Arlington, VA: Are the PIX 525s v6 compliant, or do we need to move to the ASAa?
Dave West , Cisco: Yes, the 525s are v6 compliant. At the same time, the ASA is the evolution from the 525, so migration to the ASA should be considered anyway.
Arlington, VA: What is Cisco's strategy from a gateway transition device perspective so as to avoid the cost of dual stack administration?
Dave West , Cisco: In general, it is possible (all though not recommended) to do NAT-PT to permit a v4 device to talk to a v6 device. However, the end goal is a v6 network, which implies that dual stack used as an effective transition mechanism.
San Francisco, Calif.: Who can I contact to get the IPv6 Assessment done for my network?
Dave West , Cisco: You can send an email to email@example.com or contact your Cisco Account team.
Seatte, Wash.: What impact do new IPv6 features such as neighbor discovery, stateless auto-configuration and other new routing features have on security of an IPv6 transport core
Dave West , Cisco: Neighbor discovery and stateless auto config are methods to get addressess assigned to an end host. They replaced or augmented some of the IPv4 protocols that also had security challenges. So we've replaced some of the challenges that exist in IPv4 w/ challenges in IPv6. There are some initiatives under way to mitigate those threats. Features such as Secure Neighbor Discovery and DHCPv6 will be tools that are used in your overall security architecture.
Washington, D.C.: What are the chances that privacy extensions will be implemented?
Dave West , Cisco: The use of privacy extensions is likely to be a local policy issue. There are both good and bad things that should be examined prior to implementation.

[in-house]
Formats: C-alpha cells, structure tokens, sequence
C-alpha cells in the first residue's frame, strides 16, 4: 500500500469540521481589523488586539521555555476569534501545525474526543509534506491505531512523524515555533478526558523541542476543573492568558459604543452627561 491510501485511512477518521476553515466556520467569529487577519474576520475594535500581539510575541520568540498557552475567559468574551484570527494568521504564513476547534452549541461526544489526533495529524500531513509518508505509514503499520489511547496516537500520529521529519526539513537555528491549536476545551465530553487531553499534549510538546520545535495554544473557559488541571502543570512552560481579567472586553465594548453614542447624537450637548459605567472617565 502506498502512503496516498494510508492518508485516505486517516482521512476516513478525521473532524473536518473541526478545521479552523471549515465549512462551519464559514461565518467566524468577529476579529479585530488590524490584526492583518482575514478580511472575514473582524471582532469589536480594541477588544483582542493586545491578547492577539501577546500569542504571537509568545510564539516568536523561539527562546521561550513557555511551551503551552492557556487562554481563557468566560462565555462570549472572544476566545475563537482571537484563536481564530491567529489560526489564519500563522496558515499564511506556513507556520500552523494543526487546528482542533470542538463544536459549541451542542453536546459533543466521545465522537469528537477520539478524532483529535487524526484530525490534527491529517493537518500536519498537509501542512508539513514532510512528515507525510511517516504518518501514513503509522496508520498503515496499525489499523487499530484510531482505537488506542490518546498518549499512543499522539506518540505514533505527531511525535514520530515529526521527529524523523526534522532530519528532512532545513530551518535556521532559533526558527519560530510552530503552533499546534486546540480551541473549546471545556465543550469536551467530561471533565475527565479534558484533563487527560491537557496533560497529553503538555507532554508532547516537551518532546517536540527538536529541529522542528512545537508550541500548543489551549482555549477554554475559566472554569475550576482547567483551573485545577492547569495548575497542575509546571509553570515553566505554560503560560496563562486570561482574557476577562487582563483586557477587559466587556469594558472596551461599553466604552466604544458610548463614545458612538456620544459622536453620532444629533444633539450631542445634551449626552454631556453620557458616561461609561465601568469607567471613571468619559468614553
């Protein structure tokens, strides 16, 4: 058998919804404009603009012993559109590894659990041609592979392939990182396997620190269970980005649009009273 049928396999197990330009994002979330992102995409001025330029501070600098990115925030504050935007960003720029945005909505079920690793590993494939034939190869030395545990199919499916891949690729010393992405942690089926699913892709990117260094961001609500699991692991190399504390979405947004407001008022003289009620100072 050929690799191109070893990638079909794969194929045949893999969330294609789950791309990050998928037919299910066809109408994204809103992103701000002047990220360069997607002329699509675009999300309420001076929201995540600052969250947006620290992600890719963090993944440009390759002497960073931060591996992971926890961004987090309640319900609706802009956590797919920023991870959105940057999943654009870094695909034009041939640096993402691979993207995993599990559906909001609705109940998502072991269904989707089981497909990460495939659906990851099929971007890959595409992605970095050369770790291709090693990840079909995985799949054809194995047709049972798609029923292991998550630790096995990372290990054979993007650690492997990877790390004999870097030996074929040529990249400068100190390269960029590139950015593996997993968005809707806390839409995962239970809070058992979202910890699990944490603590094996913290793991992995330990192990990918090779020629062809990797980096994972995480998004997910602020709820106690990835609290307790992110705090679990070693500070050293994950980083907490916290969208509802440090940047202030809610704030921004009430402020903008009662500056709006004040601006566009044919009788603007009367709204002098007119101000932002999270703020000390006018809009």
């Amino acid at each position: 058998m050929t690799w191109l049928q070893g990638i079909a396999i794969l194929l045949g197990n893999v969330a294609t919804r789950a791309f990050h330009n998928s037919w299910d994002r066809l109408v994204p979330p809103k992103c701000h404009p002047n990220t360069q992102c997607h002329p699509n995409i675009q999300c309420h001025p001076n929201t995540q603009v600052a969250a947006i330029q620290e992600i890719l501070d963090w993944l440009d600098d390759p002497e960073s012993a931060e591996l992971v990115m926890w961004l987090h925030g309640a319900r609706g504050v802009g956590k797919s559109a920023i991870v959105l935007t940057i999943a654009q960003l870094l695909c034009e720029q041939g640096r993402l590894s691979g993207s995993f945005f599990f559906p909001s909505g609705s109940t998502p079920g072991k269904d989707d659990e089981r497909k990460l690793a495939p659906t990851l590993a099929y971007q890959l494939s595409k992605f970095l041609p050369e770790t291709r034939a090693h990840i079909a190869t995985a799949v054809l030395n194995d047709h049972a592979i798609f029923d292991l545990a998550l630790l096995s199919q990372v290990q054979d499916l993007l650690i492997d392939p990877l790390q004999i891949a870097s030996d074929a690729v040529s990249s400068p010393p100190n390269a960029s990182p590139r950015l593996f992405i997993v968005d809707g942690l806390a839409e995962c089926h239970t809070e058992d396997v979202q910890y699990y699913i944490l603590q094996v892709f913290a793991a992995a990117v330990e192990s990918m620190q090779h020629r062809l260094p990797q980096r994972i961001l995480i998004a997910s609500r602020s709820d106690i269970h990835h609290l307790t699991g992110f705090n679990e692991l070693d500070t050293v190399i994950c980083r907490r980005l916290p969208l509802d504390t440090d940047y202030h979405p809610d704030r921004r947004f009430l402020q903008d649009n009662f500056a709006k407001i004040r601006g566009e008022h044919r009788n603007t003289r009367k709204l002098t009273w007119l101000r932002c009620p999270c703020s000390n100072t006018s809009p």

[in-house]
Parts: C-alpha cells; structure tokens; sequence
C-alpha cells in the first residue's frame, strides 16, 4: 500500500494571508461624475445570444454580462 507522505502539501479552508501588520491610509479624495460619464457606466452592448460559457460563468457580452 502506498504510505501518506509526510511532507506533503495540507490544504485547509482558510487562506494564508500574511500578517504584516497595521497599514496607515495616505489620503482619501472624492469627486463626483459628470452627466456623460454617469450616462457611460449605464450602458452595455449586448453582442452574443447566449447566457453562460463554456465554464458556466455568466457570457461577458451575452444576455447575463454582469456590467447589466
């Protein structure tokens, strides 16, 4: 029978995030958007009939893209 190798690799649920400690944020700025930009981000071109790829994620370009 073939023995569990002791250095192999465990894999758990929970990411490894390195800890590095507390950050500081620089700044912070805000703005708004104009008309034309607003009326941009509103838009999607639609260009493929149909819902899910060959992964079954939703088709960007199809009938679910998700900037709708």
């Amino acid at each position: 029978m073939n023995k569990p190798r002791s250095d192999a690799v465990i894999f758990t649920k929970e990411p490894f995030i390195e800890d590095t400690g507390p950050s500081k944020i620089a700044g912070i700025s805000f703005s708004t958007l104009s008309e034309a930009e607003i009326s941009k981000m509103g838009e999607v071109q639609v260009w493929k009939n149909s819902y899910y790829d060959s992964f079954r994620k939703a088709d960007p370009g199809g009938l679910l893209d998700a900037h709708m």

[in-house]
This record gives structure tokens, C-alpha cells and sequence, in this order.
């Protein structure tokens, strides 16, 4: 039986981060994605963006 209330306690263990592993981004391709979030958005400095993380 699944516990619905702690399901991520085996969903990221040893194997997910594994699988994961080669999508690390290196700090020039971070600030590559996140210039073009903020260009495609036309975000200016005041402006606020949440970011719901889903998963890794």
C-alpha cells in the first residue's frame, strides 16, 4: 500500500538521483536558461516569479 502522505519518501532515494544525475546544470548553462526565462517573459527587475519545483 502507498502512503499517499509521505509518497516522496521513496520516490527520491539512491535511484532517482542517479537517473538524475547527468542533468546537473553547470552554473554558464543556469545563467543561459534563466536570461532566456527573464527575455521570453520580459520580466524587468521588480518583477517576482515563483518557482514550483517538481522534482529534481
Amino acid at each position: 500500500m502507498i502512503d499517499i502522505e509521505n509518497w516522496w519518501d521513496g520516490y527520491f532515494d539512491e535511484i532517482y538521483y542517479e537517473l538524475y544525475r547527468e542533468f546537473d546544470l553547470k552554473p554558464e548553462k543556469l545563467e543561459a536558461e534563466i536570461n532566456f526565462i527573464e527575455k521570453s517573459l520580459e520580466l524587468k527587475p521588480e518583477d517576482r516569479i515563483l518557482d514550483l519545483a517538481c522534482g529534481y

Washington, D.C.: If ICMP is still viewed as a dangerous protocol, what are the ramifications of blocking it just like in IPv4 networks today?
Dave West , Cisco: ICMP plays a very important role in an IPv6 network. ICMP is used for Duplicate Address Detection and for multicast. Without the proper ICMP packets, many dynamic features that are built into IPv6 are crippled.
Washington, D.C.: How can improper IPv6 headers exist in packets?
Dave West , Cisco: The use of IPv6 headers is dependent upon the host IPv6 stack. It is possible that certain conditions are not checked. Also, headers can be manipulated and/or inserted during flight.
Atlanta, GA: Can the routing header be blocked to avoid security concerns?
Dave West , Cisco: The use of the routing header can be detected and blocked, but first ensure that your network does not need the functionality that it provides.
washingtonpost.com: It looks like we were just about out of time here. Dave, thank you for your time and answering our questions.
Dave West , Cisco:
washingtonpost.com: It looks like we were just about out of time here. Dave, thank you for your time and for answering our questions.
Dave West , Cisco: Thanks, it was great to be here. For more information on the topics we discussed and others, our audience members can visit www.cisco.com/go/fedipv6. We've posted a wealth of resources and tools there that should be of help.